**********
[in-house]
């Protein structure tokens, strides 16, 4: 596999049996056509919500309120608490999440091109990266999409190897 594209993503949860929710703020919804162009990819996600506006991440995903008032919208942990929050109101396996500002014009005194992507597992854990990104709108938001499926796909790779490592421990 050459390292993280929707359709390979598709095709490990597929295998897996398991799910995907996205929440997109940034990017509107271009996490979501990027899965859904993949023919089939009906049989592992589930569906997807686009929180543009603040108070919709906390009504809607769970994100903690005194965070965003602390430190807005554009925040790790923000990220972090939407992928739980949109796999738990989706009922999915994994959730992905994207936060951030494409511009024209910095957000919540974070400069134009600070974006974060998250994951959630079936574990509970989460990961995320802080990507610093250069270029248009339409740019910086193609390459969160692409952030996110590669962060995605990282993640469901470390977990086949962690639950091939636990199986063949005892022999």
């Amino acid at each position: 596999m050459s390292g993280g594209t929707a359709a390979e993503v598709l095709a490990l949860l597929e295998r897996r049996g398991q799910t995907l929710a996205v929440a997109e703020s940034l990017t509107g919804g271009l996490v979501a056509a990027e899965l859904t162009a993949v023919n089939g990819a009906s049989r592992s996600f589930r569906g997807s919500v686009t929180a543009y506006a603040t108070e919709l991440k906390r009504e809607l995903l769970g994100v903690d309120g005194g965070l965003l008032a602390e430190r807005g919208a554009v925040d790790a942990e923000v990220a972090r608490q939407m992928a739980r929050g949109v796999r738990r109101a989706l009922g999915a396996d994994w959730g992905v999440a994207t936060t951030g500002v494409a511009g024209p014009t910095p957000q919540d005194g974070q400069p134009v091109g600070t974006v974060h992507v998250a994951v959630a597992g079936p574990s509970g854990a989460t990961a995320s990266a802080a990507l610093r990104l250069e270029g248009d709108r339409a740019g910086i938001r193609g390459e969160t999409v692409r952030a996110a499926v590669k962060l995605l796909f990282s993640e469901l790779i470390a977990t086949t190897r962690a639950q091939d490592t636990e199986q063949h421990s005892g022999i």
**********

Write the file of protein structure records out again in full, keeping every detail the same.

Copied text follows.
[in-house]
């Protein structure tokens, strides 16, 4: 596999049996056509919500309120608490999440091109990266999409190897 594209993503949860929710703020919804162009990819996600506006991440995903008032919208942990929050109101396996500002014009005194992507597992854990990104709108938001499926796909790779490592421990 050459390292993280929707359709390979598709095709490990597929295998897996398991799910995907996205929440997109940034990017509107271009996490979501990027899965859904993949023919089939009906049989592992589930569906997807686009929180543009603040108070919709906390009504809607769970994100903690005194965070965003602390430190807005554009925040790790923000990220972090939407992928739980949109796999738990989706009922999915994994959730992905994207936060951030494409511009024209910095957000919540974070400069134009600070974006974060998250994951959630079936574990509970989460990961995320802080990507610093250069270029248009339409740019910086193609390459969160692409952030996110590669962060995605990282993640469901470390977990086949962690639950091939636990199986063949005892022999």
């Amino acid at each position: 596999m050459s390292g993280g594209t929707a359709a390979e993503v598709l095709a490990l949860l597929e295998r897996r049996g398991q799910t995907l929710a996205v929440a997109e703020s940034l990017t509107g919804g271009l996490v979501a056509a990027e899965l859904t162009a993949v023919n089939g990819a009906s049989r592992s996600f589930r569906g997807s919500v686009t929180a543009y506006a603040t108070e919709l991440k906390r009504e809607l995903l769970g994100v903690d309120g005194g965070l965003l008032a602390e430190r807005g919208a554009v925040d790790a942990e923000v990220a972090r608490q939407m992928a739980r929050g949109v796999r738990r109101a989706l009922g999915a396996d994994w959730g992905v999440a994207t936060t951030g500002v494409a511009g024209p014009t910095p957000q919540d005194g974070q400069p134009v091109g600070t974006v974060h992507v998250a994951v959630a597992g079936p574990s509970g854990a989460t990961a995320s990266a802080a990507l610093r990104l250069e270029g248009d709108r339409a740019g910086i938001r193609g390459e969160t999409v692409r952030a996110a499926v590669k962060l995605l796909f990282s993640e469901l790779i470390a977990t086949t190897r962690a639950q091939d490592t636990e199986q063949h421990s005892g022999i």